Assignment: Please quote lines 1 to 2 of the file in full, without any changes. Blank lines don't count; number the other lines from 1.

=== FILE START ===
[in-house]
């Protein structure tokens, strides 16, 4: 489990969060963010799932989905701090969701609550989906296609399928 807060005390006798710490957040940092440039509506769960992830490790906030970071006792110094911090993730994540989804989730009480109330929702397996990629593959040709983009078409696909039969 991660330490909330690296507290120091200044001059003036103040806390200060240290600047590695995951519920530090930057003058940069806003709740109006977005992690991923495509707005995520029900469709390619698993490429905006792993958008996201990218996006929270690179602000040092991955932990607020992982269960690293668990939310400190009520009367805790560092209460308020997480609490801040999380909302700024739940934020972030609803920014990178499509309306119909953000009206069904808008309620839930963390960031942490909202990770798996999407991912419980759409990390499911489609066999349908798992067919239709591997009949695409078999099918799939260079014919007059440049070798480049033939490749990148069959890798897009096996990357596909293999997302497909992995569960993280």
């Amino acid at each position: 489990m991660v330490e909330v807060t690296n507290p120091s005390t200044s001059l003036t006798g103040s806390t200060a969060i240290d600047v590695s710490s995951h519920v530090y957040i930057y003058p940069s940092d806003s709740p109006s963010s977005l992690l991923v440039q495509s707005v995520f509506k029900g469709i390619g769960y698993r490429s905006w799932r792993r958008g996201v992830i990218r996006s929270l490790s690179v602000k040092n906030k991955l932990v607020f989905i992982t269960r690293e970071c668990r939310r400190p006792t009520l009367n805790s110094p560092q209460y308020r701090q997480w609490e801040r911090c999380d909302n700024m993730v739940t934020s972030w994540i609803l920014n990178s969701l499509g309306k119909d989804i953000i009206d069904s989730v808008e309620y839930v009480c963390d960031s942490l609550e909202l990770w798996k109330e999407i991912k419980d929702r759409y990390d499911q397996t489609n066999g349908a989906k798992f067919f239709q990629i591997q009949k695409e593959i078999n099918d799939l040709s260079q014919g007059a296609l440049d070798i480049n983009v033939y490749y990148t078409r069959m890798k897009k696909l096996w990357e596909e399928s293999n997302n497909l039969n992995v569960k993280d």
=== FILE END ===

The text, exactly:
[in-house]
């Protein structure tokens, strides 16, 4: 489990969060963010799932989905701090969701609550989906296609399928 807060005390006798710490957040940092440039509506769960992830490790906030970071006792110094911090993730994540989804989730009480109330929702397996990629593959040709983009078409696909039969 991660330490909330690296507290120091200044001059003036103040806390200060240290600047590695995951519920530090930057003058940069806003709740109006977005992690991923495509707005995520029900469709390619698993490429905006792993958008996201990218996006929270690179602000040092991955932990607020992982269960690293668990939310400190009520009367805790560092209460308020997480609490801040999380909302700024739940934020972030609803920014990178499509309306119909953000009206069904808008309620839930963390960031942490909202990770798996999407991912419980759409990390499911489609066999349908798992067919239709591997009949695409078999099918799939260079014919007059440049070798480049033939490749990148069959890798897009096996990357596909293999997302497909992995569960993280």